Limit your use of ATMs to those of banks with which you are familiar and feel around the card insert to see if there is any indication that the device has been tampered with.  Also shield the key pad from any prying cameras that may be attempting to read your PIN when you insert it.  Also feel the pad itself to make sure that it has not been tampered with by overlaying the pad with a thin cover that electronically steals your PIN.  For more information about skimmers, you may want to get my book “50 Ways to Protect Your Identity in a Digital Age.”  You can click on the link that shows the book on the right side of this page to go directly to Amazon to get the book at a reduced price.  Also, do not use your debit card for any purchases because the protections that you have if your debit card information is compromised through a skimmer is much less than if you use a credit card.

Scam of the day – April 5, 2013 – Dump Memory Grabber malware

A new type of malware that is infecting credit card readers used at retail establishments as well as ATMs is posing a huge problem for American consumers using their credit cards and debit cards for purchases.  The malware is called the Dump Memory Grabber malware.    It is believed that the malware is the creation of Russian criminals.  Once installed on a credit card reader such as you would commonly find at the checkout counter of many stores or an ATM, the malware is able to read the information encoded on the credit card or debit card, such as the name of the card holder, the account number and the card’s expiration date.  This information is transmitted from the card reader or ATM to the criminals automatically electronically.  The information once received is used to creat fake credit cards that can be used to access the credit or in the case of debit cards, the bank accounts of the people whose card information has been stolen.  So far, credit and debit cards of Chase, Capital One, Citibank and Union Bank of California have all been hit by this scam.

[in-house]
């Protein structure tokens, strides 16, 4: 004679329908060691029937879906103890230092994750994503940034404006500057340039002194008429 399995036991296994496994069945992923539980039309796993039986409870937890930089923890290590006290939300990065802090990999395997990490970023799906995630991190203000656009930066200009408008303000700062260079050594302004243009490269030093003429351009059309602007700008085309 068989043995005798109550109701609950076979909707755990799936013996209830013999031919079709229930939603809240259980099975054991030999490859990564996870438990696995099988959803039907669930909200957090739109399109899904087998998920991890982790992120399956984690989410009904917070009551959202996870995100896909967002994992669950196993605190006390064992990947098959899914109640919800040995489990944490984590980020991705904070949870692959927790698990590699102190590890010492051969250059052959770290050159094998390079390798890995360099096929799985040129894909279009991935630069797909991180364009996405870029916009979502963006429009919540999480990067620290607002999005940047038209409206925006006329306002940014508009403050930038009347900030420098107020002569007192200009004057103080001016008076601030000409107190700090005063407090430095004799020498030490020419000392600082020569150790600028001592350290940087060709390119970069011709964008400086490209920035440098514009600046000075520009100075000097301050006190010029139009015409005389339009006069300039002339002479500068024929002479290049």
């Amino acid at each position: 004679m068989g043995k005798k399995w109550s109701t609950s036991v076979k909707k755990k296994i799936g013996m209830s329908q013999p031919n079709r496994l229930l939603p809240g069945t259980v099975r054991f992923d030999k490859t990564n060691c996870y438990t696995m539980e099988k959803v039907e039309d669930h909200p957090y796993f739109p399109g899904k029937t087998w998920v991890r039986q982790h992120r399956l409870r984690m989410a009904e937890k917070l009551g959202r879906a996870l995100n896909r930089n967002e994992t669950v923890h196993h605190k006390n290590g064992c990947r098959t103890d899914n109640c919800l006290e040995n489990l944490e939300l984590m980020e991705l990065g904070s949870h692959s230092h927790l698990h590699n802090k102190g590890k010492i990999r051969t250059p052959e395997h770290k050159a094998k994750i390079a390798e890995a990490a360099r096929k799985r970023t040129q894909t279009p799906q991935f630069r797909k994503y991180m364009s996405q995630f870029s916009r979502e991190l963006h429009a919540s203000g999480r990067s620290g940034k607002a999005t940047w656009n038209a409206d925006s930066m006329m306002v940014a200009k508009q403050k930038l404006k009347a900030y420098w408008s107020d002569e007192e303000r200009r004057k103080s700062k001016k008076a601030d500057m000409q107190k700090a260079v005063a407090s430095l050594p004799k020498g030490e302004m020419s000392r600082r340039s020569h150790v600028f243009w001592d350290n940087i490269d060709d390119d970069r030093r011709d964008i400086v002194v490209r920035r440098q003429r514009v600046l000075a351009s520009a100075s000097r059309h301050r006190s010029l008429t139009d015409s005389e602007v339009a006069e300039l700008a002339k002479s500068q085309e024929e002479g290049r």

Unlike the “skimmer” which I have described before in, a person using an infected credit card reader or ATM has no way of knowing if the machine has been tampered with.  The best thing you can do is to make sure that you constantly monitor your credit card bills for unauthorized purchases and report them immediately to your credit card issuer.  Federal law limits your liability to no more than $50 and most credit card issuers will not even charge you that amount.  However, with a debit card you do not get the same protection.  If you do not discover that your debit card has been compromised promptly, you risk losing your entire bank account tied to the card and even if you do discover the breach immediately, your account will be frozen while your bank investigates the matter.  My advice is not to use your debit card ever for purchases.  Only use it as an ATM card.